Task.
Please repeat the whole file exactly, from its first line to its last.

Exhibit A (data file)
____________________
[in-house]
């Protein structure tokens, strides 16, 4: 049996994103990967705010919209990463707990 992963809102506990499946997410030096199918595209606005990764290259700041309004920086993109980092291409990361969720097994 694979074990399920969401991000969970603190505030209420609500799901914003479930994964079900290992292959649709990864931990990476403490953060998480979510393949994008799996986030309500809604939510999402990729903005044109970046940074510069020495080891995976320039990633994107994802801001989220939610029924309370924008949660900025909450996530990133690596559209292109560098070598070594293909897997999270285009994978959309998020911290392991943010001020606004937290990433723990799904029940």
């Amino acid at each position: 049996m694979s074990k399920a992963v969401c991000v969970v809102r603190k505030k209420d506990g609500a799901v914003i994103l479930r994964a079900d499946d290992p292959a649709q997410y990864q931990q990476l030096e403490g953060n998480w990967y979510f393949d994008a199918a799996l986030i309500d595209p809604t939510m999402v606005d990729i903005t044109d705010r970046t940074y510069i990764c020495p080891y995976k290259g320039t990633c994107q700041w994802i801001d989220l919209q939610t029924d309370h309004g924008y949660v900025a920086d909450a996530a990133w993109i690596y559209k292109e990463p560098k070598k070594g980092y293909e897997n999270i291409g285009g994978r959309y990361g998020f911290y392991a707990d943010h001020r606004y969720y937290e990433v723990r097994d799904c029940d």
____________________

[in-house]
């Protein structure tokens, strides 16, 4: 049996994103990967705010919209990463707990 992963809102506990499946997410030096199918595209606005990764290259700041309004920086993109980092291409990361969720097994 694979074990399920969401991000969970603190505030209420609500799901914003479930994964079900290992292959649709990864931990990476403490953060998480979510393949994008799996986030309500809604939510999402990729903005044109970046940074510069020495080891995976320039990633994107994802801001989220939610029924309370924008949660900025909450996530990133690596559209292109560098070598070594293909897997999270285009994978959309998020911290392991943010001020606004937290990433723990799904029940």
């Amino acid at each position: 049996m694979s074990k399920a992963v969401c991000v969970v809102r603190k505030k209420d506990g609500a799901v914003i994103l479930r994964a079900d499946d290992p292959a649709q997410y990864q931990q990476l030096e403490g953060n998480w990967y979510f393949d994008a199918a799996l986030i309500d595209p809604t939510m999402v606005d990729i903005t044109d705010r970046t940074y510069i990764c020495p080891y995976k290259g320039t990633c994107q700041w994802i801001d989220l919209q939610t029924d309370h309004g924008y949660v900025a920086d909450a996530a990133w993109i690596y559209k292109e990463p560098k070598k070594g980092y293909e897997n999270i291409g285009g994978r959309y990361g998020f911290y392991a707990d943010h001020r606004y969720y937290e990433v723990r097994d799904c029940d």